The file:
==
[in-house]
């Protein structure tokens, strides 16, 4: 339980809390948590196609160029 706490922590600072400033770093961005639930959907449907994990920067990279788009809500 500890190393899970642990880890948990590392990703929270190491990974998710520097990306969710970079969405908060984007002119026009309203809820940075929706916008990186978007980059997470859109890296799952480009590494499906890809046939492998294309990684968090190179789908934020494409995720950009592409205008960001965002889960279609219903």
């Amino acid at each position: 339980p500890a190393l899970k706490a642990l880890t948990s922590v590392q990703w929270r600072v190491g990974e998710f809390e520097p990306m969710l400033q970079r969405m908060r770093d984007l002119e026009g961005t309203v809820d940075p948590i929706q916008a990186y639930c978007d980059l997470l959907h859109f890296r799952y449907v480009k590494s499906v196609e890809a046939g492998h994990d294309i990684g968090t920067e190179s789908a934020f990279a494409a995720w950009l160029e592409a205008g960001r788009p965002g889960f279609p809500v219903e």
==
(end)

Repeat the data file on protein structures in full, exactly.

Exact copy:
[in-house]
């Protein structure tokens, strides 16, 4: 339980809390948590196609160029 706490922590600072400033770093961005639930959907449907994990920067990279788009809500 500890190393899970642990880890948990590392990703929270190491990974998710520097990306969710970079969405908060984007002119026009309203809820940075929706916008990186978007980059997470859109890296799952480009590494499906890809046939492998294309990684968090190179789908934020494409995720950009592409205008960001965002889960279609219903």
């Amino acid at each position: 339980p500890a190393l899970k706490a642990l880890t948990s922590v590392q990703w929270r600072v190491g990974e998710f809390e520097p990306m969710l400033q970079r969405m908060r770093d984007l002119e026009g961005t309203v809820d940075p948590i929706q916008a990186y639930c978007d980059l997470l959907h859109f890296r799952y449907v480009k590494s499906v196609e890809a046939g492998h994990d294309i990684g968090t920067e190179s789908a934020f990279a494409a995720w950009l160029e592409a205008g960001r788009p965002g889960f279609p809500v219903e």